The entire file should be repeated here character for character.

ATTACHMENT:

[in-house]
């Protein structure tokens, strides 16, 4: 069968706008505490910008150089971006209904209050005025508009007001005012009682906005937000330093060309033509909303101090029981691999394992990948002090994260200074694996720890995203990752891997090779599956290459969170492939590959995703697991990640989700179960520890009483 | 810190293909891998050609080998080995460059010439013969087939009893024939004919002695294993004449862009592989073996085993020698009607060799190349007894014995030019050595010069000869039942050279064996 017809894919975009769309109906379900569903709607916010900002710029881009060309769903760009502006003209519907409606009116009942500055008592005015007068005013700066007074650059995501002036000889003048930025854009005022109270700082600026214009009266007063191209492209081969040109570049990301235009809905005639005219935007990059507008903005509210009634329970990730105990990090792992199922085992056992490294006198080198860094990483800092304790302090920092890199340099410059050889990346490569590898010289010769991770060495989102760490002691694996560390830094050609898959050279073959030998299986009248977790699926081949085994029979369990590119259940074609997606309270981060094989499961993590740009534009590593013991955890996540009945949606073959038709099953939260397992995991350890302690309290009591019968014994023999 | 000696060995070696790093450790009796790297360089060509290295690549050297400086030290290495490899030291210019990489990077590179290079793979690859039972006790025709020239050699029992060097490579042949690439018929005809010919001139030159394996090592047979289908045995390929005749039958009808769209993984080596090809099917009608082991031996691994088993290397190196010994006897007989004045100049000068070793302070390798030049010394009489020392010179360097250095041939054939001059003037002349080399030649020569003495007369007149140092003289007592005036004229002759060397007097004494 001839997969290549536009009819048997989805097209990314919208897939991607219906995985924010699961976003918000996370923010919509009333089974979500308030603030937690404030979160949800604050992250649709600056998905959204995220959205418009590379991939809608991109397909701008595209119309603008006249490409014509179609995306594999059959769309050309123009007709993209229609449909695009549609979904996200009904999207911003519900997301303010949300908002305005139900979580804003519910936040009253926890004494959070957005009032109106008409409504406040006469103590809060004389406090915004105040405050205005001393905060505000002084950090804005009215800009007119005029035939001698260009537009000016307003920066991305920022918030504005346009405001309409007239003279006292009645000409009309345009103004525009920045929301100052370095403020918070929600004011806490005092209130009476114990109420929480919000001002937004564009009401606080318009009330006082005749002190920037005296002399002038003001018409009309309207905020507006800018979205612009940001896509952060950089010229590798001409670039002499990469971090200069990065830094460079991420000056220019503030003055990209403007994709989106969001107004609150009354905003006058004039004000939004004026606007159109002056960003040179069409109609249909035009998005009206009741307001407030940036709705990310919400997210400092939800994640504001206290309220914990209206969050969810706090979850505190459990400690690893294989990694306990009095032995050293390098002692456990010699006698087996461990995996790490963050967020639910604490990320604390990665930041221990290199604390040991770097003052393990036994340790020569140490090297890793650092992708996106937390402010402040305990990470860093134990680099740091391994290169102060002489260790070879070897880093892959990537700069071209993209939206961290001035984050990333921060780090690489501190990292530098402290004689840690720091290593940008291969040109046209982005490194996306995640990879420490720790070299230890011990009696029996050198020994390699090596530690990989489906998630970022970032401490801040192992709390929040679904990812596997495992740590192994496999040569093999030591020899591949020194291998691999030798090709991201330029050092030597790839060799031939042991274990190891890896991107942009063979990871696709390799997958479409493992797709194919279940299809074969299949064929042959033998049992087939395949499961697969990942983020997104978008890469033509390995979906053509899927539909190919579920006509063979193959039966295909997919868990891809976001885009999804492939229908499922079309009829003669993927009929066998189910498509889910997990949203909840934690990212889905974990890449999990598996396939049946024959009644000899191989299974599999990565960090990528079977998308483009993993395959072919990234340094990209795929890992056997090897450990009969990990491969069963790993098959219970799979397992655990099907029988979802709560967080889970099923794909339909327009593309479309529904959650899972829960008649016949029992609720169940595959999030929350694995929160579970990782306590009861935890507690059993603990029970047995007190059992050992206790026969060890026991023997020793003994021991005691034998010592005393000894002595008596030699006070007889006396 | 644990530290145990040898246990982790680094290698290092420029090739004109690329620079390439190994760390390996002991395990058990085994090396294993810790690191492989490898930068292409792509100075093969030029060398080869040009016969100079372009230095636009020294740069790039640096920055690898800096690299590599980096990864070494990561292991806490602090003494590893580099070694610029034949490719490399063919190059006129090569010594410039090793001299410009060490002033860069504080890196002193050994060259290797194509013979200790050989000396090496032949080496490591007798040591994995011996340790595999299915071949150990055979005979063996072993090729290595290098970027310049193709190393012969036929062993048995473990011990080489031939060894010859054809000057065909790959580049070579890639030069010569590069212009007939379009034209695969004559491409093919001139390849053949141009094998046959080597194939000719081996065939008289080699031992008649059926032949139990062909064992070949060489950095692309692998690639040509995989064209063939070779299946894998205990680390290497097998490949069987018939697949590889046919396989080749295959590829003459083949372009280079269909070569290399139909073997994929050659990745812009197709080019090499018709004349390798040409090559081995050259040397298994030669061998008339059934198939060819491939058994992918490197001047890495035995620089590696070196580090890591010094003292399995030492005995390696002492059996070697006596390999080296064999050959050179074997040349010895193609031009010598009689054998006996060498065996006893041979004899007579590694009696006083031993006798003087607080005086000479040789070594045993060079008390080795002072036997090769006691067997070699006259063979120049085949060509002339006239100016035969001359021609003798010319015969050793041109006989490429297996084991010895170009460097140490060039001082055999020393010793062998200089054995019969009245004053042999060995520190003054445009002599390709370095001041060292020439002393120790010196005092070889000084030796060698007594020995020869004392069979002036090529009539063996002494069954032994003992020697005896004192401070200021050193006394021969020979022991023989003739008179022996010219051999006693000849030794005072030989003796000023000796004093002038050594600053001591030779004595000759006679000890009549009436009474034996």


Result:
[in-house]
């Protein structure tokens, strides 16, 4: 069968706008505490910008150089971006209904209050005025508009007001005012009682906005937000330093060309033509909303101090029981691999394992990948002090994260200074694996720890995203990752891997090779599956290459969170492939590959995703697991990640989700179960520890009483 | 810190293909891998050609080998080995460059010439013969087939009893024939004919002695294993004449862009592989073996085993020698009607060799190349007894014995030019050595010069000869039942050279064996 017809894919975009769309109906379900569903709607916010900002710029881009060309769903760009502006003209519907409606009116009942500055008592005015007068005013700066007074650059995501002036000889003048930025854009005022109270700082600026214009009266007063191209492209081969040109570049990301235009809905005639005219935007990059507008903005509210009634329970990730105990990090792992199922085992056992490294006198080198860094990483800092304790302090920092890199340099410059050889990346490569590898010289010769991770060495989102760490002691694996560390830094050609898959050279073959030998299986009248977790699926081949085994029979369990590119259940074609997606309270981060094989499961993590740009534009590593013991955890996540009945949606073959038709099953939260397992995991350890302690309290009591019968014994023999 | 000696060995070696790093450790009796790297360089060509290295690549050297400086030290290495490899030291210019990489990077590179290079793979690859039972006790025709020239050699029992060097490579042949690439018929005809010919001139030159394996090592047979289908045995390929005749039958009808769209993984080596090809099917009608082991031996691994088993290397190196010994006897007989004045100049000068070793302070390798030049010394009489020392010179360097250095041939054939001059003037002349080399030649020569003495007369007149140092003289007592005036004229002759060397007097004494 001839997969290549536009009819048997989805097209990314919208897939991607219906995985924010699961976003918000996370923010919509009333089974979500308030603030937690404030979160949800604050992250649709600056998905959204995220959205418009590379991939809608991109397909701008595209119309603008006249490409014509179609995306594999059959769309050309123009007709993209229609449909695009549609979904996200009904999207911003519900997301303010949300908002305005139900979580804003519910936040009253926890004494959070957005009032109106008409409504406040006469103590809060004389406090915004105040405050205005001393905060505000002084950090804005009215800009007119005029035939001698260009537009000016307003920066991305920022918030504005346009405001309409007239003279006292009645000409009309345009103004525009920045929301100052370095403020918070929600004011806490005092209130009476114990109420929480919000001002937004564009009401606080318009009330006082005749002190920037005296002399002038003001018409009309309207905020507006800018979205612009940001896509952060950089010229590798001409670039002499990469971090200069990065830094460079991420000056220019503030003055990209403007994709989106969001107004609150009354905003006058004039004000939004004026606007159109002056960003040179069409109609249909035009998005009206009741307001407030940036709705990310919400997210400092939800994640504001206290309220914990209206969050969810706090979850505190459990400690690893294989990694306990009095032995050293390098002692456990010699006698087996461990995996790490963050967020639910604490990320604390990665930041221990290199604390040991770097003052393990036994340790020569140490090297890793650092992708996106937390402010402040305990990470860093134990680099740091391994290169102060002489260790070879070897880093892959990537700069071209993209939206961290001035984050990333921060780090690489501190990292530098402290004689840690720091290593940008291969040109046209982005490194996306995640990879420490720790070299230890011990009696029996050198020994390699090596530690990989489906998630970022970032401490801040192992709390929040679904990812596997495992740590192994496999040569093999030591020899591949020194291998691999030798090709991201330029050092030597790839060799031939042991274990190891890896991107942009063979990871696709390799997958479409493992797709194919279940299809074969299949064929042959033998049992087939395949499961697969990942983020997104978008890469033509390995979906053509899927539909190919579920006509063979193959039966295909997919868990891809976001885009999804492939229908499922079309009829003669993927009929066998189910498509889910997990949203909840934690990212889905974990890449999990598996396939049946024959009644000899191989299974599999990565960090990528079977998308483009993993395959072919990234340094990209795929890992056997090897450990009969990990491969069963790993098959219970799979397992655990099907029988979802709560967080889970099923794909339909327009593309479309529904959650899972829960008649016949029992609720169940595959999030929350694995929160579970990782306590009861935890507690059993603990029970047995007190059992050992206790026969060890026991023997020793003994021991005691034998010592005393000894002595008596030699006070007889006396 | 644990530290145990040898246990982790680094290698290092420029090739004109690329620079390439190994760390390996002991395990058990085994090396294993810790690191492989490898930068292409792509100075093969030029060398080869040009016969100079372009230095636009020294740069790039640096920055690898800096690299590599980096990864070494990561292991806490602090003494590893580099070694610029034949490719490399063919190059006129090569010594410039090793001299410009060490002033860069504080890196002193050994060259290797194509013979200790050989000396090496032949080496490591007798040591994995011996340790595999299915071949150990055979005979063996072993090729290595290098970027310049193709190393012969036929062993048995473990011990080489031939060894010859054809000057065909790959580049070579890639030069010569590069212009007939379009034209695969004559491409093919001139390849053949141009094998046959080597194939000719081996065939008289080699031992008649059926032949139990062909064992070949060489950095692309692998690639040509995989064209063939070779299946894998205990680390290497097998490949069987018939697949590889046919396989080749295959590829003459083949372009280079269909070569290399139909073997994929050659990745812009197709080019090499018709004349390798040409090559081995050259040397298994030669061998008339059934198939060819491939058994992918490197001047890495035995620089590696070196580090890591010094003292399995030492005995390696002492059996070697006596390999080296064999050959050179074997040349010895193609031009010598009689054998006996060498065996006893041979004899007579590694009696006083031993006798003087607080005086000479040789070594045993060079008390080795002072036997090769006691067997070699006259063979120049085949060509002339006239100016035969001359021609003798010319015969050793041109006989490429297996084991010895170009460097140490060039001082055999020393010793062998200089054995019969009245004053042999060995520190003054445009002599390709370095001041060292020439002393120790010196005092070889000084030796060698007594020995020869004392069979002036090529009539063996002494069954032994003992020697005896004192401070200021050193006394021969020979022991023989003739008179022996010219051999006693000849030794005072030989003796000023000796004093002038050594600053001591030779004595000759006679000890009549009436009474034996």